One Orange Chip
If you want connectivity to this with SSMS, the best approach is likely using SQL Server or Azure Data Warehouse with Polybase enabled. Then you can set up those External Tables that point to the collection of documents in your data store. This will allow you to log into database from SSMS and then allow you to query that External Table directly on the documents themselves through your Azure Data Lake Store (or Blob storage if you don't use Data Store). This does not require you to have Azure Data Lake Analytics enabled.
I have yet to use tables in ADLA for the mere fact that you can just use USQL to output the structure you want to a new document. Then feed that new document into a database. But, that does not mean it's not useful setting up that table object to just read the table instead. It's essentially like a SQL View for the data store or for your database if you're using external tables with Polybase.
Hey Mike, tried to use the files hosted here http://mcqtech.com/articles/usql/files/usql_files.zip - they look like html inside the csv's in the zip. Are these files broke?
NVM - saw the post about github. Thanks!
Glad you managed to grab the files. Sounds like I need to update my Web site! I might just update the article to point at github. Thanks for taking the time to post the message.
Thanks, yeah a link back to github couldn't hurt. Anyways, great articles, it's helping me catch up. Keep them coming.
One Orange Chip
naunihal - Tuesday, March 13, 2018 11:38 PM
It's been awhile since I last commented on this article and since then, I've been using ADLA more and more. I'll toss some feedback if you are still around.
I use ADW the has data sourced from both Blob Storage and Azure Data Lake Store. Data is processed using Azure Data Lake Analytics (U-SQL).
The speed of ADLA compared to ADW is pretty amazing. I can take 3 billion row files and JOIN them together with related dimensional files extremely fast in ADLA without having to worry about indexes, statistics or anything of that nature. I'm pretty amazed by the speed compared to having to do the same in ADW where I have to scale up to say, 20+ USD a hour just to run the query.
However, for me at least, this is not a replacement for ADW. The benefits here is computation super fast. But when you need to secure, maintain, and expose the final output, this is where ADW comes into play the most. This is why I feed all my final data to ADW. I aggregate it down using ADLA and then expose it through ADW where it can be fully managed as well have scaling power if needed. It works out great when you then need to start sourcing say, PowerBI or Cubes or Data Marts located in Elastic SQL instances.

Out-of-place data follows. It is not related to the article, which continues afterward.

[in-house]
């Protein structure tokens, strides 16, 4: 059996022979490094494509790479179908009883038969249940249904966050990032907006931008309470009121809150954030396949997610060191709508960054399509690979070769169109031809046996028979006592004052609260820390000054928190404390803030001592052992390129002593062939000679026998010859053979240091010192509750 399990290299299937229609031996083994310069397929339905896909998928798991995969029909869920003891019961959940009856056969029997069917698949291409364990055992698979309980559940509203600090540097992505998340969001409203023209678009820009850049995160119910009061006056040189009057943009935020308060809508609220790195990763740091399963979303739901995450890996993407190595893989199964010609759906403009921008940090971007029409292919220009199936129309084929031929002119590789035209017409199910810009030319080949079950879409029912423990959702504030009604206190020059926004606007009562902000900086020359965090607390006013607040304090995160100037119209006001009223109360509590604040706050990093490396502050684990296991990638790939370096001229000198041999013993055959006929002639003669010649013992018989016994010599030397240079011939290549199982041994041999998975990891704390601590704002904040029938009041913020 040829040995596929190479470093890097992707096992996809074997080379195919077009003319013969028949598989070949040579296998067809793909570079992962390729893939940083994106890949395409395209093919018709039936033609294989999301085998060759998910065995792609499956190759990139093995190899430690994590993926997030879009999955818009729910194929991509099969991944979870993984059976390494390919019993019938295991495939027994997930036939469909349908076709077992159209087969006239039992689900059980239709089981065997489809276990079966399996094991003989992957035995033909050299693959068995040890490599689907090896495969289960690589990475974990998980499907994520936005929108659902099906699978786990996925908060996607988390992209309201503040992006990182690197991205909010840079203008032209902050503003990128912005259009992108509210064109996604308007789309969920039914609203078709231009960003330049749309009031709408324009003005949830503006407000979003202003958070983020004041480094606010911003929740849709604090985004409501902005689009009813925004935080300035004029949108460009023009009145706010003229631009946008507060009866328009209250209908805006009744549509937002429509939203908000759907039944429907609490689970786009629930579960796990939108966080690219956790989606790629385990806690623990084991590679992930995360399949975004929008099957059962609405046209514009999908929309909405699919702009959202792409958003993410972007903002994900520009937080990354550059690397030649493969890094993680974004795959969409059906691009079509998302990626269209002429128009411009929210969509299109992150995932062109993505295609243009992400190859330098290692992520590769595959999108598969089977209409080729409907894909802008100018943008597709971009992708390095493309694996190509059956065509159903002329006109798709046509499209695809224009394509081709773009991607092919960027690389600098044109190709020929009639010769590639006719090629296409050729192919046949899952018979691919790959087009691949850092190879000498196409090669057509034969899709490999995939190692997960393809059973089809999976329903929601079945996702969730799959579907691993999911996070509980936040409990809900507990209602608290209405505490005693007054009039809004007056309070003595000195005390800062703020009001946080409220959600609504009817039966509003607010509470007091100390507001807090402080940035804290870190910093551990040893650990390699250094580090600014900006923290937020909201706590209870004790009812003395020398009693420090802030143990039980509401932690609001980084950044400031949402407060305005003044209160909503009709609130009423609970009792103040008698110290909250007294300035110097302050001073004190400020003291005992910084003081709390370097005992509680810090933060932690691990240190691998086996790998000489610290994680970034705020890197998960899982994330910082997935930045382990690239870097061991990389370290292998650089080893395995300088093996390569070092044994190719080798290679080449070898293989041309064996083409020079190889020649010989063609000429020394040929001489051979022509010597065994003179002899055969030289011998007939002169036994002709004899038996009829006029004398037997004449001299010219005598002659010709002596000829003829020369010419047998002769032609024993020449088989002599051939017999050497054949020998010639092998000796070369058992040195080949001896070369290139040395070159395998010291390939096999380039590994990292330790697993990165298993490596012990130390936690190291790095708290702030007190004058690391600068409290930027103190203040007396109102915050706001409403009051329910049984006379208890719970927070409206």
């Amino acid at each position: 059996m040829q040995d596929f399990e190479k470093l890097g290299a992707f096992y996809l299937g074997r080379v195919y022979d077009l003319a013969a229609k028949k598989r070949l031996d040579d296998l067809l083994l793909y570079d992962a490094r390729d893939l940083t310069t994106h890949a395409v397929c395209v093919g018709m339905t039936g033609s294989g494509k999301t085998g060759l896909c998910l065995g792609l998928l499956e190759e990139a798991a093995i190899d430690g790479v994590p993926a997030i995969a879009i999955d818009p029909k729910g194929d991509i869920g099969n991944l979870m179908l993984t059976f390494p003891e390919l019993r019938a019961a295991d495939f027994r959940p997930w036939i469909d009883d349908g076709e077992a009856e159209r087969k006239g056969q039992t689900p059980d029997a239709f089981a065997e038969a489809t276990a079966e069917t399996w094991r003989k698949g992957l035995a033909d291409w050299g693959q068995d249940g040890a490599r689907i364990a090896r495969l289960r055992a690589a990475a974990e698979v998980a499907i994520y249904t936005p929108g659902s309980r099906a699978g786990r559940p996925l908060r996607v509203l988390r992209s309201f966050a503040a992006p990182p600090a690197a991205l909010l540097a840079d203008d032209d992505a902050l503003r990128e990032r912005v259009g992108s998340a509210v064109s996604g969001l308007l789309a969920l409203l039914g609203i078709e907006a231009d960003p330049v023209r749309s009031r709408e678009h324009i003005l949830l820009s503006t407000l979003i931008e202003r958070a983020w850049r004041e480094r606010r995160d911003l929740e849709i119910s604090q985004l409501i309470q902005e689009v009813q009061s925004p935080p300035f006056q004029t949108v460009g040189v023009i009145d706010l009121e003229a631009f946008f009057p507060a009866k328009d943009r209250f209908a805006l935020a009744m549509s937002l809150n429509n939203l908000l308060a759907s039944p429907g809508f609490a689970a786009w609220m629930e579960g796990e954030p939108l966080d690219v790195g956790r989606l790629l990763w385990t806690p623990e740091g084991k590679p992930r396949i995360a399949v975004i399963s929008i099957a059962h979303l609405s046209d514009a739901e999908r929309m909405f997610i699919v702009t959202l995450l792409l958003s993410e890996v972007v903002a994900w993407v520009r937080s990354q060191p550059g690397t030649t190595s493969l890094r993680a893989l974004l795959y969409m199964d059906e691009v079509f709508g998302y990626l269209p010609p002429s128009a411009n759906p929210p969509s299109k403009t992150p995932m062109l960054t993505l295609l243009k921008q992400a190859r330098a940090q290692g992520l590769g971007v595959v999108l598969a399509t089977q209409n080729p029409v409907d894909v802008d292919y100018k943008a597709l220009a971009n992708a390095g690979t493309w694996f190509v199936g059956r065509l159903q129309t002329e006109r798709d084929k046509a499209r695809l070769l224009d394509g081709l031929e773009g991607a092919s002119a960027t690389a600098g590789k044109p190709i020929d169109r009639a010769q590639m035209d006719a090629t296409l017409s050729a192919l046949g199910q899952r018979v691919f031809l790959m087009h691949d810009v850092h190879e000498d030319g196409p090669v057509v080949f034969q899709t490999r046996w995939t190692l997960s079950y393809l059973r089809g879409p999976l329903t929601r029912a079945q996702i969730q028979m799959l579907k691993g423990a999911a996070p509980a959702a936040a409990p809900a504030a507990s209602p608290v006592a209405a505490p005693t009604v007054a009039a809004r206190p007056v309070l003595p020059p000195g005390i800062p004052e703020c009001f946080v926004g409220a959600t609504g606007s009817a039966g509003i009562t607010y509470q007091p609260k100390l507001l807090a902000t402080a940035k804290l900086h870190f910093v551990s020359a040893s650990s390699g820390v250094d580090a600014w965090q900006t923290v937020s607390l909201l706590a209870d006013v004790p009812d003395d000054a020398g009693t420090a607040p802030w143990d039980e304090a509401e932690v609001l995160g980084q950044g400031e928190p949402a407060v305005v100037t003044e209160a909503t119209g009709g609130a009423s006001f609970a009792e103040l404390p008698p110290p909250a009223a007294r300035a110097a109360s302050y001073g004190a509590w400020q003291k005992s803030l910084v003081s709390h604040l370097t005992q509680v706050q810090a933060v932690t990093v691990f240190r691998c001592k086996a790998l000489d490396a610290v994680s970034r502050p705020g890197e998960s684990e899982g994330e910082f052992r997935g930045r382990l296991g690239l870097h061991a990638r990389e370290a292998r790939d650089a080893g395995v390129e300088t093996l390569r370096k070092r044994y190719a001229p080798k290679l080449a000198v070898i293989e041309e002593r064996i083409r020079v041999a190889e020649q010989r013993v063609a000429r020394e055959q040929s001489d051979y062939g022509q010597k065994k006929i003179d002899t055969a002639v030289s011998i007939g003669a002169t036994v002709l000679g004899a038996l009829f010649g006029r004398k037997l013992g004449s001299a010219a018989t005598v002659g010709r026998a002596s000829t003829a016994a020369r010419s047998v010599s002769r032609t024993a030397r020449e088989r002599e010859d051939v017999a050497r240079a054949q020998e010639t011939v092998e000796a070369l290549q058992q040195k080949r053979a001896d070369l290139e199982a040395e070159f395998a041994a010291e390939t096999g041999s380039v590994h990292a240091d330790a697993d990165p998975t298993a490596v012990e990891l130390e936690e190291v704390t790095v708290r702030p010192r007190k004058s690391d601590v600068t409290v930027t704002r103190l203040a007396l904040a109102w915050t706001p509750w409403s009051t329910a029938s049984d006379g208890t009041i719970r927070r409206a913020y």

The other thing to mention here is that ADLA, much like Spark and much like MapReduce, rely on more object-oriented programming to make shine the most. Java for MapReduce, Python for Spark, and .NET(C#) for U-SQL. It becomes a real pain when having to convert a simple date string or handle records with double-quotes (although ADLA has extractors that handle quoting, it still fails once it splits the data up sometimes). Then things as simple as not having the ability to do JOIN >= is not supported among other basic approachs you may take in T-SQL. You will often spend your time trying to figure out the .NET approach or writing custom .NET functions to handle what you need than anything else, which is a pain for most DBA-types.
But hey, you really can't beat not having to define a schema, normalize/denormalize, index, add statistics or any of that jive to get to the data. You upload, you computate, you're done. You can do this on insanely large datasets at ease. It's freaking amazing. I'm really suprised when I talk to DBA's who smash data lakes and their usage. It's insanely fast and can save you a lot of time IF USED RIGHT. It doesn't replace the data warehouse, but it surely helps get that data into it's final resting place pretty damn fast and if you take a simplistic approach to USQL like I have, pretty damn easy too.
Mr or Mrs. 500
mpsmith 63921 - Monday, June 11, 2018 1:53 PM
I was able to get the files by choosing the raw option then saving the files down a few months back.
xsevensinzx - Tuesday, June 12, 2018 7:24 AM
Good to hear from you again! I actually agree with you - ADLA isn't a replacement for a warehouse. But it's a brilliant assistant! You're using it in the same way I've seen it used everywhere else so far - as a supplement to a relational or data warehouse system.
I think it's a great bit of technology, I agree about people who diss the Data Lake. It's just another tool in the data arsenal, and when a quick conversion of a large data set is needed, there aren't many things out there to touch it.
Hope you carry on enjoying U-SQL and the Data Lake! Thanks for taking the time to report back.
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